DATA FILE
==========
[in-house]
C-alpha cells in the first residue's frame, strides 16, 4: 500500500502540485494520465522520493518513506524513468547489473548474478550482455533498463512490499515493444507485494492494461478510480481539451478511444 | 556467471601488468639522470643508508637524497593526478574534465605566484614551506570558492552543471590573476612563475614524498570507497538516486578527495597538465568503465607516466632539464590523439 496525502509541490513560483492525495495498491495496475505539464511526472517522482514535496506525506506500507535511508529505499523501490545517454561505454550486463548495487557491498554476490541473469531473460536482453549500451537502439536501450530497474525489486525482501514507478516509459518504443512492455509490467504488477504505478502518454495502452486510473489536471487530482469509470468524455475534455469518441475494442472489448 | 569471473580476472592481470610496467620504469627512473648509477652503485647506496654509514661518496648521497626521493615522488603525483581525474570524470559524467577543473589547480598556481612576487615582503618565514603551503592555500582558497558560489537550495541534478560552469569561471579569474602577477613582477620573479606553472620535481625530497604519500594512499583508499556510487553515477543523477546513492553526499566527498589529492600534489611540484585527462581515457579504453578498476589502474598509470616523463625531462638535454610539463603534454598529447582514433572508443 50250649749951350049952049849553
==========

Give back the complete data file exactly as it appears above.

[in-house]
C-alpha cells in the first residue's frame, strides 16, 4: 500500500502540485494520465522520493518513506524513468547489473548474478550482455533498463512490499515493444507485494492494461478510480481539451478511444 | 556467471601488468639522470643508508637524497593526478574534465605566484614551506570558492552543471590573476612563475614524498570507497538516486578527495597538465568503465607516466632539464590523439 496525502509541490513560483492525495495498491495496475505539464511526472517522482514535496506525506506500507535511508529505499523501490545517454561505454550486463548495487557491498554476490541473469531473460536482453549500451537502439536501450530497474525489486525482501514507478516509459518504443512492455509490467504488477504505478502518454495502452486510473489536471487530482469509470468524455475534455469518441475494442472489448 | 569471473580476472592481470610496467620504469627512473648509477652503485647506496654509514661518496648521497626521493615522488603525483581525474570524470559524467577543473589547480598556481612576487615582503618565514603551503592555500582558497558560489537550495541534478560552469569561471579569474602577477613582477620573479606553472620535481625530497604519500594512499583508499556510487553515477543523477546513492553526499566527498589529492600534489611540484585527462581515457579504453578498476589502474598509470616523463625531462638535454610539463603534454598529447582514433572508443 50250649749951350049952049849553